What is Chromosome?
The term chromosome (Chrome = Color; Soma = body) was first coined by W. Waldeyar (1888). Meaning of chromosome is nothing but the darkly stained body.
Chromosome Types : Based on the function of chromosome
- Sex chromosomes
Autosomes control the determination of the somatic characters of an organism.
The number of autosomes is always more in the nucleus.
E.g. in a human being out of a total of 46 chromosomes, 44 chromosomes are autosomes and 2 are the sex chromosomes.
Sex chromosomes are responsible for the determination of the sex of an individual.
These are of two types i.e. X and Y chromosomes.
The X chromosome is longer than the Y chromosome. It is straight, rod-like, and sub-metacentric.
It contains a large amount of euchromatin with DNA and a small amount of heterochromatin therefore X chromosomes are genetically active.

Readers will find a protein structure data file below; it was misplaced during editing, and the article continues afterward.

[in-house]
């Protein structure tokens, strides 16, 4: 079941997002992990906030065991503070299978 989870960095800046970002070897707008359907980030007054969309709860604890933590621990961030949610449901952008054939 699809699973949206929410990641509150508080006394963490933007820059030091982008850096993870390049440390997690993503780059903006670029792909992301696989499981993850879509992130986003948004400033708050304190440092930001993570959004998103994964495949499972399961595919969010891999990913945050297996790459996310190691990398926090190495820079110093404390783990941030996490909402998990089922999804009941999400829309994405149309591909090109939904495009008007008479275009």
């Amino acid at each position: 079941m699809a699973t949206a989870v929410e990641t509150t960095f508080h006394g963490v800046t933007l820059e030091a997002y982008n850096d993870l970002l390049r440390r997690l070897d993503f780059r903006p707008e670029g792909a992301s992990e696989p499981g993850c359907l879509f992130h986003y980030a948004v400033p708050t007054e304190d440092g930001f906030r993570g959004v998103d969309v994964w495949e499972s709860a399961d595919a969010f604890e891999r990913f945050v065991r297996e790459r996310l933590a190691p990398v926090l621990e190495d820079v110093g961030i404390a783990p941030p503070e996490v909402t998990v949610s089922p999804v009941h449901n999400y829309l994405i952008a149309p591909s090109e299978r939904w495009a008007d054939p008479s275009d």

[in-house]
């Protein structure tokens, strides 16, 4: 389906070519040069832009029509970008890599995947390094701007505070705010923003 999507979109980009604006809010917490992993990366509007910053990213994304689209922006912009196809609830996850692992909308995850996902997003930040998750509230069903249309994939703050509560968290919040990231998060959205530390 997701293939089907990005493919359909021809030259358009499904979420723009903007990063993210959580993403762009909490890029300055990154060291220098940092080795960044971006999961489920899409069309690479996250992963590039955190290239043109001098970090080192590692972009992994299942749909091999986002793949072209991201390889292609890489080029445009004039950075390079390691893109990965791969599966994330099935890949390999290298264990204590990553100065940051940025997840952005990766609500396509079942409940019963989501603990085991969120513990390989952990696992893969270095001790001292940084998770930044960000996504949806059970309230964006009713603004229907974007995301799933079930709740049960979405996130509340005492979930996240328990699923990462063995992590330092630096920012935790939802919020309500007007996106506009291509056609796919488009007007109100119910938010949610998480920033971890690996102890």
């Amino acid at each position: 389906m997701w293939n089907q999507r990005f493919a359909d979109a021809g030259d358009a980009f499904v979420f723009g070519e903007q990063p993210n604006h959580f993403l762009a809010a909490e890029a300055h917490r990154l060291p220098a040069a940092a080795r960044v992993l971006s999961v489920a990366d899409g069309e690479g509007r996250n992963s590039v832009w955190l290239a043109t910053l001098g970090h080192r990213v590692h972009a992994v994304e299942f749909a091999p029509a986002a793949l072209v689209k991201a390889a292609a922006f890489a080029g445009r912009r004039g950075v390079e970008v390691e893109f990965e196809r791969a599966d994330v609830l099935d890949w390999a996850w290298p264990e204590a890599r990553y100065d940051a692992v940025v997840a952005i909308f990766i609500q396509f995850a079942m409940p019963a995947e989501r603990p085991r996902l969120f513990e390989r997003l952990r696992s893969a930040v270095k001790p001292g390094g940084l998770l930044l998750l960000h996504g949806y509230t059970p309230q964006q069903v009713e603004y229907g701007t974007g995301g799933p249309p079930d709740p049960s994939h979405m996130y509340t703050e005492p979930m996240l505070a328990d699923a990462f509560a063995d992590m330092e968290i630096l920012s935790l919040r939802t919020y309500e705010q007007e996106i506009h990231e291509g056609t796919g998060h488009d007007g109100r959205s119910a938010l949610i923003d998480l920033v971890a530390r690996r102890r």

The Y chromosome is short slightly curved and acrocentric.
It contains less DNA and a large amount of heterochromatin; therefore Y chromosome is genetically inactive.
Chromosome Types : Based on the position of the centromere
The shape of the chromosome changes from phase to phase of cell division. In the resting phase or interphase stage, the chromosomes occur thin, coiled, elastic, threadlike structures called chromatin threads. In metaphase and anaphase, they become thick and filamentous.
Depending on the position of the centromere on the chromosome, it has different shapes as follows,
- Metacentric – The centromere is present nearly in the middle of the chromosome. The two arms of a chromosome are approximately equal. They appear ‘V’ shaped during anaphase movements.
- Submetacentric – Centromere is some distance away from the middle. One arm of the chromosome is shorter than the other. Such chromosomes are called submetacentric. They appear ‘L’ shaped during anaphase movements.
- Acrocentric – The centromere is a little away from the end of a chromosome. One arm of the chromosome is very short and the other arm is very long. These chromosomes are called acrocentric. They appear ‘J’ shaped during anaphase movements.